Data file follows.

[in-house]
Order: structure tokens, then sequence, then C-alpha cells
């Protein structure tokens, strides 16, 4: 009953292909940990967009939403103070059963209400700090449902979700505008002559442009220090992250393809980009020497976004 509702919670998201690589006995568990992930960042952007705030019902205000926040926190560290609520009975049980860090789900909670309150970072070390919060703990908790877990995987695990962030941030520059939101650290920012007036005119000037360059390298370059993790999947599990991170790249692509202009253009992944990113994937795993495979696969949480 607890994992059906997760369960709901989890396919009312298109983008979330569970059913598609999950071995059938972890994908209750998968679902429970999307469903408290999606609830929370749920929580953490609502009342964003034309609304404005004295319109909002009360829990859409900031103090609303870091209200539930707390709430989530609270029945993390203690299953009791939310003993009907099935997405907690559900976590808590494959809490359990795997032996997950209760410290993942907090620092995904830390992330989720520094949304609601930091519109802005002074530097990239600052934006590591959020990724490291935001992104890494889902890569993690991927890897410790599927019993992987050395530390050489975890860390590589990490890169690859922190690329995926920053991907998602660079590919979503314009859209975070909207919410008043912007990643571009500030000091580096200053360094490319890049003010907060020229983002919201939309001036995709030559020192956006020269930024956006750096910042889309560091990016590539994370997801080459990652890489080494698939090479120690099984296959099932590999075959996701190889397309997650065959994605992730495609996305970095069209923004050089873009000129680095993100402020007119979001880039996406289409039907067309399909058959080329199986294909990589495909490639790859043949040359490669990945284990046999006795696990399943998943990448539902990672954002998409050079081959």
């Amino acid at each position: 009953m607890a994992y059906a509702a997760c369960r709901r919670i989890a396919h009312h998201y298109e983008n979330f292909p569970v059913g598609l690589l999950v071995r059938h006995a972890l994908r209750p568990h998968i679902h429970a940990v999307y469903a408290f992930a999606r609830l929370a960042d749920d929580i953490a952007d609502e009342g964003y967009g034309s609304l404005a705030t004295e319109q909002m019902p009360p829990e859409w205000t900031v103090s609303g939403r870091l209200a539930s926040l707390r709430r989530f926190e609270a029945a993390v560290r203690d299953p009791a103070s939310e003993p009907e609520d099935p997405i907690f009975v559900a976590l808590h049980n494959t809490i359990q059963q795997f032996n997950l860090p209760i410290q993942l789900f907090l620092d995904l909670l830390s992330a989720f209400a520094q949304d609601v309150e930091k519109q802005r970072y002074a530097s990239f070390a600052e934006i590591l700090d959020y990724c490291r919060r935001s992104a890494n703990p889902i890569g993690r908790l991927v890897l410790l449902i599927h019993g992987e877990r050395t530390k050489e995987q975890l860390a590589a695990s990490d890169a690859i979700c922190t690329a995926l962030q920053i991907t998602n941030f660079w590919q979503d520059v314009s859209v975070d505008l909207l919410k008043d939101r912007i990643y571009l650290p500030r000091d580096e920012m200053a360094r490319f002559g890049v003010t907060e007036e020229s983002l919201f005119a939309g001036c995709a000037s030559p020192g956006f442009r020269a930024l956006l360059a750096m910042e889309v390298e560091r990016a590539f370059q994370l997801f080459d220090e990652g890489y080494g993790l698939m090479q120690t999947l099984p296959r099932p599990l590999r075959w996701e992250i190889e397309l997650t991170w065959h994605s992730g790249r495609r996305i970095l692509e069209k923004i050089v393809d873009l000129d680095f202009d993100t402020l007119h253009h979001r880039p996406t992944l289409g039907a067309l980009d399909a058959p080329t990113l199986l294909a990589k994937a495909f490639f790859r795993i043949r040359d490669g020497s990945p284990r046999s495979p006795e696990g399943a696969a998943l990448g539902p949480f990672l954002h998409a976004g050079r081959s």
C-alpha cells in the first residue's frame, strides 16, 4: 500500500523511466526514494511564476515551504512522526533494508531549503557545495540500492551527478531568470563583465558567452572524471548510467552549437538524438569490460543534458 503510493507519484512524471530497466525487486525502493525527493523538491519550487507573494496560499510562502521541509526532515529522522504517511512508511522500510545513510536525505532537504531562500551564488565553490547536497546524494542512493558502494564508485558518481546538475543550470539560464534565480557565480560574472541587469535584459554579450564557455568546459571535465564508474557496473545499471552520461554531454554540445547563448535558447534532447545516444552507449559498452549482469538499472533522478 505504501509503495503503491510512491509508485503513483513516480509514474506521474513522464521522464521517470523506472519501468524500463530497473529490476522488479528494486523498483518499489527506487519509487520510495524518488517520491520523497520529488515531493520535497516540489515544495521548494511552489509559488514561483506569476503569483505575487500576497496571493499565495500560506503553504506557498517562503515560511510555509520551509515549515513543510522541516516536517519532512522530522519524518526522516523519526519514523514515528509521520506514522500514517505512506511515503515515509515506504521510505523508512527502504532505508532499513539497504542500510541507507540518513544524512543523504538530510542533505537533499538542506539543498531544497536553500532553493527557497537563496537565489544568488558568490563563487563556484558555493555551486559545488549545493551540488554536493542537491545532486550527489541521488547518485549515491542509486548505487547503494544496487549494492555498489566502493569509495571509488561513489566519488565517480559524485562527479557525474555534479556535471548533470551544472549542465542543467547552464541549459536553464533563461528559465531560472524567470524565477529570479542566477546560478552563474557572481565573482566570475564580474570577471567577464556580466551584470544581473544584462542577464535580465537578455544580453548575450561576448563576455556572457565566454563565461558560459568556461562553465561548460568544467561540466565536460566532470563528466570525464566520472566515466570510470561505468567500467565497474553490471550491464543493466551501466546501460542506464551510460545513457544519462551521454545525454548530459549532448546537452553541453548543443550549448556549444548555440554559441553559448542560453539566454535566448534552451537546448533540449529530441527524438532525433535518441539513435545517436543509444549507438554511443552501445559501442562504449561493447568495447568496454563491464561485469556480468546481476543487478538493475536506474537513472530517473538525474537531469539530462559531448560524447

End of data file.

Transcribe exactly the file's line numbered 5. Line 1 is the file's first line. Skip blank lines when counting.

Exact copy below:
C-alpha cells in the first residue's frame, strides 16, 4: 500500500523511466526514494511564476515551504512522526533494508531549503557545495540500492551527478531568470563583465558567452572524471548510467552549437538524438569490460543534458 503510493507519484512524471530497466525487486525502493525527493523538491519550487507573494496560499510562502521541509526532515529522522504517511512508511522500510545513510536525505532537504531562500551564488565553490547536497546524494542512493558502494564508485558518481546538475543550470539560464534565480557565480560574472541587469535584459554579450564557455568546459571535465564508474557496473545499471552520461554531454554540445547563448535558447534532447545516444552507449559498452549482469538499472533522478 505504501509503495503503491510512491509508485503513483513516480509514474506521474513522464521522464521517470523506472519501468524500463530497473529490476522488479528494486523498483518499489527506487519509487520510495524518488517520491520523497520529488515531493520535497516540489515544495521548494511552489509559488514561483506569476503569483505575487500576497496571493499565495500560506503553504506557498517562503515560511510555509520551509515549515513543510522541516516536517519532512522530522519524518526522516523519526519514523514515528509521520506514522500514517505512506511515503515515509515506504521510505523508512527502504532505508532499513539497504542500510541507507540518513544524512543523504538530510542533505537533499538542506539543498531544497536553500532553493527557497537563496537565489544568488558568490563563487563556484558555493555551486559545488549545493551540488554536493542537491545532486550527489541521488547518485549515491542509486548505487547503494544496487549494492555498489566502493569509495571509488561513489566519488565517480559524485562527479557525474555534479556535471548533470551544472549542465542543467547552464541549459536553464533563461528559465531560472524567470524565477529570479542566477546560478552563474557572481565573482566570475564580474570577471567577464556580466551584470544581473544584462542577464535580465537578455544580453548575450561576448563576455556572457565566454563565461558560459568556461562553465561548460568544467561540466565536460566532470563528466570525464566520472566515466570510470561505468567500467565497474553490471550491464543493466551501466546501460542506464551510460545513457544519462551521454545525454548530459549532448546537452553541453548543443550549448556549444548555440554559441553559448542560453539566454535566448534552451537546448533540449529530441527524438532525433535518441539513435545517436543509444549507438554511443552501445559501442562504449561493447568495447568496454563491464561485469556480468546481476543487478538493475536506474537513472530517473538525474537531469539530462559531448560524447